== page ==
RI attorney arrested in check fraud scheme

Attorney Robert McNelis, 38, is accused of ordering another person to cash fraudulent checks on his behalf.

PROVIDENCE, R.I. (WPRI) — State police have arrested a Rhode Island attorney after they say he directed another person to cash fraudulent checks on his behalf.

Attorney Robert McNelis, 38, of Providence, was charged with 11 crimes after a fraud complaint from a local check cashing service led to an investigation into the bad checks.

State police said Xtreme Computers in Pawtucket filed a complaint in August 2017, telling police a man named Marcus Crook had cashed numerous checks made payable to him from McNelis’ business account. After the cash was handed over to Crook, one of the checks bounced, according to state police spokesperson Laura Meade Kirk.

When police went to McNelis’ Johnston law firm to question him, he claimed that his checkbook was stolen. Police said $7,705 was stolen from Xtreme Computers, and McNelis lost $5,138.32.

State Police arrested Crook in December and charged him with forgery and counterfeiting, obtaining property by false pretenses and larceny. But Crook pointed the finger at McNelis, telling detectives he had been “directed” to cash the checks. State Police said “the investigation corroborated certain key aspects of what Mr. Crook had told investigators.”

McNelis was arrested Wednesday the Garrahy Judicial Complex in Providence, where he was working on a family court case. He was processed at the State Police barracks and brought back to the same building to be arraigned on 11 charges, including bank fraud, forgery and counterfeiting, and false report of a crime.

He was released on personal recognizance.

Eyewitness News reached McNelis at his Providence home Wednesday, where his twin brother Ryan McNelis, also an attorney, said he is representing him in the case.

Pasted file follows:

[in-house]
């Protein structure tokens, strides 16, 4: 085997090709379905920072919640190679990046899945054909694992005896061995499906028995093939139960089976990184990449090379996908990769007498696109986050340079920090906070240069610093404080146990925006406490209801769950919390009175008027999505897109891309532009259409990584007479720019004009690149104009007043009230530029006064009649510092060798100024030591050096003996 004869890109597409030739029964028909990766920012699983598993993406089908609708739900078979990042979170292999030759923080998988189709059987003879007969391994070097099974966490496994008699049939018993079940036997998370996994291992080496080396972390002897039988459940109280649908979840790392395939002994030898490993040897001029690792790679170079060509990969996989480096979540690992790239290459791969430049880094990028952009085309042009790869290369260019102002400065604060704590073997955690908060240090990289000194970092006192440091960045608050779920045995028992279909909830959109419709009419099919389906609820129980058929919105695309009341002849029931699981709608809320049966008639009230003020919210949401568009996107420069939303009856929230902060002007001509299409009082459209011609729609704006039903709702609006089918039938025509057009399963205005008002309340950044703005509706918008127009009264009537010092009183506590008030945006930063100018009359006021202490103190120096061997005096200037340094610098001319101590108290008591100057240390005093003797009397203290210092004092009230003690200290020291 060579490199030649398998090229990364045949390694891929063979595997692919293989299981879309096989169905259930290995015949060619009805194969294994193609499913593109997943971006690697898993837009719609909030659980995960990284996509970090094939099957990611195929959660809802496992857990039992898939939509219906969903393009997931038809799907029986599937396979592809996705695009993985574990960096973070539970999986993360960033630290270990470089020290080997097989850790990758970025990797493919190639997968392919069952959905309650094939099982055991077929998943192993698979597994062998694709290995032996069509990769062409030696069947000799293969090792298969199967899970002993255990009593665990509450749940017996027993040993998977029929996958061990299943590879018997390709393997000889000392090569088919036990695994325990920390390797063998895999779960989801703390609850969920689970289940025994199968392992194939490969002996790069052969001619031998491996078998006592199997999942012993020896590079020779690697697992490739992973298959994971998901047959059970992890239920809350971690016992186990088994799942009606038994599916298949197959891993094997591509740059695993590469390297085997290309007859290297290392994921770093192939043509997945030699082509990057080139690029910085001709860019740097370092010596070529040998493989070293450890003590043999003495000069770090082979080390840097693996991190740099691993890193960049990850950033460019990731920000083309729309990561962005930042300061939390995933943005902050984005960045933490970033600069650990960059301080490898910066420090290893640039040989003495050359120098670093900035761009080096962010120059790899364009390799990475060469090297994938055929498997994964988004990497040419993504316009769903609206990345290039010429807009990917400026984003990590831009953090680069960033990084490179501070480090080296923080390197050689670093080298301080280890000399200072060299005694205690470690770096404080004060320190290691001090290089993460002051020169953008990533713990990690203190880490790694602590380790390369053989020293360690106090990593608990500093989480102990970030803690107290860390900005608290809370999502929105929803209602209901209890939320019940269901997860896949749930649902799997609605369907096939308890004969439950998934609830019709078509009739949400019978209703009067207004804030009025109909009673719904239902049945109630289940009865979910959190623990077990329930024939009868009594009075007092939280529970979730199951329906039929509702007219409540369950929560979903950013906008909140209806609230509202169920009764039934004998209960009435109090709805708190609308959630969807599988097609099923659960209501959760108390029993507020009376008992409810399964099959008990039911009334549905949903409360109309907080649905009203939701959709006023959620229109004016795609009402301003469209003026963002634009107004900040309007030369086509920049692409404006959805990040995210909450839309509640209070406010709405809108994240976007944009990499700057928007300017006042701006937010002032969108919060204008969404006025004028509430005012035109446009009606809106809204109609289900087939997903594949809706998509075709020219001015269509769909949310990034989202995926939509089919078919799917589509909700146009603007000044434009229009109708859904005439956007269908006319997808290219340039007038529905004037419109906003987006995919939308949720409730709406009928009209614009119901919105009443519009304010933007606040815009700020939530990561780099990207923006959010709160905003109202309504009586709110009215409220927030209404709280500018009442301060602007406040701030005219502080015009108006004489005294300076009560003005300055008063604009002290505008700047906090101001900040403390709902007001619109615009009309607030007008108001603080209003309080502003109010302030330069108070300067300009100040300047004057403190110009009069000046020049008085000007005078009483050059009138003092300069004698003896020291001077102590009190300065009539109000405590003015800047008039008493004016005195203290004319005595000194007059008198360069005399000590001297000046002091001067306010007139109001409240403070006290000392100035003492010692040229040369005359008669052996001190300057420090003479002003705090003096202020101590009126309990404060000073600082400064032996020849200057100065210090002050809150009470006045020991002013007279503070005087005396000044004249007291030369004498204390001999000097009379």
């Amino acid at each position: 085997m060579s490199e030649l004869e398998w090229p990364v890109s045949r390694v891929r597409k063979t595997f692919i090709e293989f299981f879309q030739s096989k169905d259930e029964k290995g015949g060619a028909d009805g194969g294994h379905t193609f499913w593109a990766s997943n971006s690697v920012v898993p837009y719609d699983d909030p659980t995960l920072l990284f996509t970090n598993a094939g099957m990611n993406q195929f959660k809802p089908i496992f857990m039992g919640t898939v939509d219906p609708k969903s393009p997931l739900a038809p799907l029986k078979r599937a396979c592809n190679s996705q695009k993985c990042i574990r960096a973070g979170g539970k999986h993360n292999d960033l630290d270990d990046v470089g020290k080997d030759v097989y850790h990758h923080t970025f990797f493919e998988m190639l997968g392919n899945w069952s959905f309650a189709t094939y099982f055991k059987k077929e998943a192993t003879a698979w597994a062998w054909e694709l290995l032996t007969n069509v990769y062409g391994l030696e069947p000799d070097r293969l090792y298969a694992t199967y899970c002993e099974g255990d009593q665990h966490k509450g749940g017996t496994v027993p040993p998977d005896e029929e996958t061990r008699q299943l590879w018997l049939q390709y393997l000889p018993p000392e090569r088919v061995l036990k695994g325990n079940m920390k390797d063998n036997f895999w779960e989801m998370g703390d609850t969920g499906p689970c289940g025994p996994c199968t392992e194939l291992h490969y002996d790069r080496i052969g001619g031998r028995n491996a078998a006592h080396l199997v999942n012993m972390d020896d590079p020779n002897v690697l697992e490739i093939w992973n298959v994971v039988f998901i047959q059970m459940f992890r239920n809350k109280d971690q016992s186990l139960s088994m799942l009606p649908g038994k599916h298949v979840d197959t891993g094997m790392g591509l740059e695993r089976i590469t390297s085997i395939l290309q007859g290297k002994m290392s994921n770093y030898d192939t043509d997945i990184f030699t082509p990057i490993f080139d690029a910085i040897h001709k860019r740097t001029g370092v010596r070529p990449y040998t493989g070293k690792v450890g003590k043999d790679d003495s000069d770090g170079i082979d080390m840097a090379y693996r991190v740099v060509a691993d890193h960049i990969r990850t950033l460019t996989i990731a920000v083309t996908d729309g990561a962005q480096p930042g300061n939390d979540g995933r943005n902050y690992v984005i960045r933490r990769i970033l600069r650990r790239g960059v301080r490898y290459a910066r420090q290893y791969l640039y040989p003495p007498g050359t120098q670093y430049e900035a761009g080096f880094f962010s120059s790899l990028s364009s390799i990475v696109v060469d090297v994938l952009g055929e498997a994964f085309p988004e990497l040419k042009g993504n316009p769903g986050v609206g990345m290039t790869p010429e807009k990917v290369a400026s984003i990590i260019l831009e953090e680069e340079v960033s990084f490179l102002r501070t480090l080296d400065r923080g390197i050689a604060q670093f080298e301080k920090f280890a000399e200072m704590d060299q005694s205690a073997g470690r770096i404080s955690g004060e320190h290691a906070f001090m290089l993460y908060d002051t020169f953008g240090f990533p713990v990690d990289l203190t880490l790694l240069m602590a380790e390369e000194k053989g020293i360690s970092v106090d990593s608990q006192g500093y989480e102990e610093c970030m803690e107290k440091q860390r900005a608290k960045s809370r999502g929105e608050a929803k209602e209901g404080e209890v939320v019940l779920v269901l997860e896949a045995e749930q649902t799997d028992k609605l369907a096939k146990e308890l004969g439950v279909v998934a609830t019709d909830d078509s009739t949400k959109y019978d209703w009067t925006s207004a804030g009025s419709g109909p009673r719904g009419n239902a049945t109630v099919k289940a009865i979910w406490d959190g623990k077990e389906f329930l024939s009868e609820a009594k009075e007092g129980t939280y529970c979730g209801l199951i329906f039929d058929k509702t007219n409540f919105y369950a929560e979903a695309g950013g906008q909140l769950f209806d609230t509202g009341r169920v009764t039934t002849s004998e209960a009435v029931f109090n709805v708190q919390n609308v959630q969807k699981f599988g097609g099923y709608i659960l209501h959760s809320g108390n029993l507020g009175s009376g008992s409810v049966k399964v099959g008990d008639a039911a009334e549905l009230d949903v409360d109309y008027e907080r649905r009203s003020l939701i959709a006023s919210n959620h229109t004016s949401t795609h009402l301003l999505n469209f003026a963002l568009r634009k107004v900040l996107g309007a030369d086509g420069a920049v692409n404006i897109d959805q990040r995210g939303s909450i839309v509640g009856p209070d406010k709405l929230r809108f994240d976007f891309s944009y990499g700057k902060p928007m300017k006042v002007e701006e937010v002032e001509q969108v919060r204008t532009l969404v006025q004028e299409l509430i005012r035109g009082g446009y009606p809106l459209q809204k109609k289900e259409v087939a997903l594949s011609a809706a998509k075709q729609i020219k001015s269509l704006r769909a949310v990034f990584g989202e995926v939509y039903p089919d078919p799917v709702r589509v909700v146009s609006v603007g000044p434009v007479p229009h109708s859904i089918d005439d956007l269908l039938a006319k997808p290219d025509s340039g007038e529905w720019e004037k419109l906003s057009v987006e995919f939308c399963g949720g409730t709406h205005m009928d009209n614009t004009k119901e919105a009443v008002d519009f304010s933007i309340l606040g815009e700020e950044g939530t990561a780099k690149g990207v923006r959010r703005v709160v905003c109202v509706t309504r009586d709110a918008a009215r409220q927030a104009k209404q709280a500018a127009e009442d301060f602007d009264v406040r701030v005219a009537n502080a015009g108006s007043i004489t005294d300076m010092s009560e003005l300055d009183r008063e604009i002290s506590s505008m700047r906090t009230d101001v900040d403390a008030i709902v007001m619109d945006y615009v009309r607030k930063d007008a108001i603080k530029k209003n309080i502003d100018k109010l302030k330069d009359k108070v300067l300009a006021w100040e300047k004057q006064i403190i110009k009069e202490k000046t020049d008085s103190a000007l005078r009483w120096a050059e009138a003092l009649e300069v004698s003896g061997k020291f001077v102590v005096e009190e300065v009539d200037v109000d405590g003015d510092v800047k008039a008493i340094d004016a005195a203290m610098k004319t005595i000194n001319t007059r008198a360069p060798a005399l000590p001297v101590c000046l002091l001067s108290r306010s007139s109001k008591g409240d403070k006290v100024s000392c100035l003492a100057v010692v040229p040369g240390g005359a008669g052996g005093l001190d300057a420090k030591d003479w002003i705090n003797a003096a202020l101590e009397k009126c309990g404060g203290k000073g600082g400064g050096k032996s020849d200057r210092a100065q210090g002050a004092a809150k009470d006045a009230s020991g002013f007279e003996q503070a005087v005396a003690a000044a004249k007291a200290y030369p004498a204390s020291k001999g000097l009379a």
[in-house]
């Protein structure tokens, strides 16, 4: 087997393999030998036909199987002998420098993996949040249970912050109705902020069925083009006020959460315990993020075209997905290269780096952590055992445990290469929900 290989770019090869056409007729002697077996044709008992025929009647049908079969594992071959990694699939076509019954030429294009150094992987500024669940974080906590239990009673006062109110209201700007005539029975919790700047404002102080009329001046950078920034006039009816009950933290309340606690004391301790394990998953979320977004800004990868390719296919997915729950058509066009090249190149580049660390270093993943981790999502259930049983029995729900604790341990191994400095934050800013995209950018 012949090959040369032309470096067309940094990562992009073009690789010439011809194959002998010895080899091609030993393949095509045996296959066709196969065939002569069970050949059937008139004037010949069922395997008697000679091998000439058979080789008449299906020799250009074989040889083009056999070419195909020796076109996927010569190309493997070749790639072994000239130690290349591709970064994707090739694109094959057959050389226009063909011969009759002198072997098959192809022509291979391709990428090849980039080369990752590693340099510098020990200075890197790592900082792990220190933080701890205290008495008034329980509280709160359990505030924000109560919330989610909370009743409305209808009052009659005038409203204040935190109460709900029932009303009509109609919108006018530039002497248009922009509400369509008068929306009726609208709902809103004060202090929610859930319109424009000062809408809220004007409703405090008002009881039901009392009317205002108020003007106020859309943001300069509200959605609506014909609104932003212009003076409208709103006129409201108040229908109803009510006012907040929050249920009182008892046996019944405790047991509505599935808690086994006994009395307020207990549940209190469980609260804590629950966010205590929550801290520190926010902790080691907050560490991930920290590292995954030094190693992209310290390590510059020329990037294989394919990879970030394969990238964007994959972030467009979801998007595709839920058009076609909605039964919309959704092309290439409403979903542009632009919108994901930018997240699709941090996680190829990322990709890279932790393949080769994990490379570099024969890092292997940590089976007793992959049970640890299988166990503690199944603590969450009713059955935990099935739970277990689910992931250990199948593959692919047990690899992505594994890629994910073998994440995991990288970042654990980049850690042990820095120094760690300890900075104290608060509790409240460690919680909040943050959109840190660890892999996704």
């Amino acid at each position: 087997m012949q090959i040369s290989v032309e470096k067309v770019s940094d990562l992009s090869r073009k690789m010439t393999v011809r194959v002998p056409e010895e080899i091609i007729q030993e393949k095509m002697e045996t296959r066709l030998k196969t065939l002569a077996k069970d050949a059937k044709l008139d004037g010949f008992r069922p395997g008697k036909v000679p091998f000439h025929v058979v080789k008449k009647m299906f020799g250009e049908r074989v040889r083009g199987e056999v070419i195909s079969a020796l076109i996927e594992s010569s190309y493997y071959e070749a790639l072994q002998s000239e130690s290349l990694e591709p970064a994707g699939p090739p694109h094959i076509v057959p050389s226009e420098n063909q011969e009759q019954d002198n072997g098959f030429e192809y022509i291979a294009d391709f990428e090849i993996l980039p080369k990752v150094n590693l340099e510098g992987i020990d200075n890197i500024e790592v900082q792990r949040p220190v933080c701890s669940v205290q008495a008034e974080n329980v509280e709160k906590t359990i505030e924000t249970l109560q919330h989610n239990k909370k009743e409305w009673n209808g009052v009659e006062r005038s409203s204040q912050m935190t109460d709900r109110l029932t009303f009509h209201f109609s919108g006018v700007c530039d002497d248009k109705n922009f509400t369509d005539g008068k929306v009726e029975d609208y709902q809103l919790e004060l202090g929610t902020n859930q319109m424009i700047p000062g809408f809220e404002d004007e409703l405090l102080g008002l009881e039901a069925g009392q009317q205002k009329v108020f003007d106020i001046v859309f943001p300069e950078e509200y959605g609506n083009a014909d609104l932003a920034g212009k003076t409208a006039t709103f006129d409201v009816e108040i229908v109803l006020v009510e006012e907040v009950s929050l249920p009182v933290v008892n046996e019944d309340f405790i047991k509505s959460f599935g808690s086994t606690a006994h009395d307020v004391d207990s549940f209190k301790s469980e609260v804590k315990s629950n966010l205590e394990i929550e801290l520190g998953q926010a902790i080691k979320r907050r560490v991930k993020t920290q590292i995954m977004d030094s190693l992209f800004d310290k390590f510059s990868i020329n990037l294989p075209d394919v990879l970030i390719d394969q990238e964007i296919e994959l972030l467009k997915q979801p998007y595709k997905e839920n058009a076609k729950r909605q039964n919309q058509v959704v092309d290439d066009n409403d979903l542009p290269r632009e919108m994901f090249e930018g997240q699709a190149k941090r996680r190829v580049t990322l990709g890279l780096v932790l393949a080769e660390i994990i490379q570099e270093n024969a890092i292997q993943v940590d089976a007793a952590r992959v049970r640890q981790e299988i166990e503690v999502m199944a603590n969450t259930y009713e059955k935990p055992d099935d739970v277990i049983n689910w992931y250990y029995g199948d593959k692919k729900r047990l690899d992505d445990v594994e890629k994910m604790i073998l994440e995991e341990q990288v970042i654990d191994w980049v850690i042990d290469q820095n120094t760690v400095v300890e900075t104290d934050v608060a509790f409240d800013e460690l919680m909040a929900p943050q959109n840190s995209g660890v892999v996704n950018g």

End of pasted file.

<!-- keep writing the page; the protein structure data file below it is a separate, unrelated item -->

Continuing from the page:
“My brother is actually a victim, not a culprit in this matter,” Ryan McNelis said. He described Marcus Crook as a “disgruntled client” who stole Robert McNelis’ checkbook.

“He had access to the building and raided my brother’s office while my brother was away,” McNelis said. “We are supremely confident that in the matter of a very short time, my brother will be exonerated fully of all charges.”

McNelis had previously been publicly censured in 2016 by the Supreme Court after a non-lawyer assistant used McNelis’ checks from his business account to withdraw money for himself, and also “victimized” a client, according to the court order. The Court said McNelis’ conduct constituted “foolishness” and “recklessness.”

McNelis is due back in court in May. In the meantime, the court is permitting him to travel while out on bail. His attorney said McNelis will be traveling to Europe for his honeymoon on Thursday.

McNelis is facing the following charges:

  • False report of a crime
  • Obstructing a police officer
  • Unlawful appropriation
  • Conspiracy to commit unlawful appropriation
  • Soliciting another to commit a crime (forgery and counterfeiting)
  • Forgery and counterfeiting
  • Conspiracy to commit forgery and counterfeiting
  • Uttering and publishing
  • Soliciting another to commit a crime (bail jumping)
  • Bank fraud
  • Conspiracy to commit bank fraud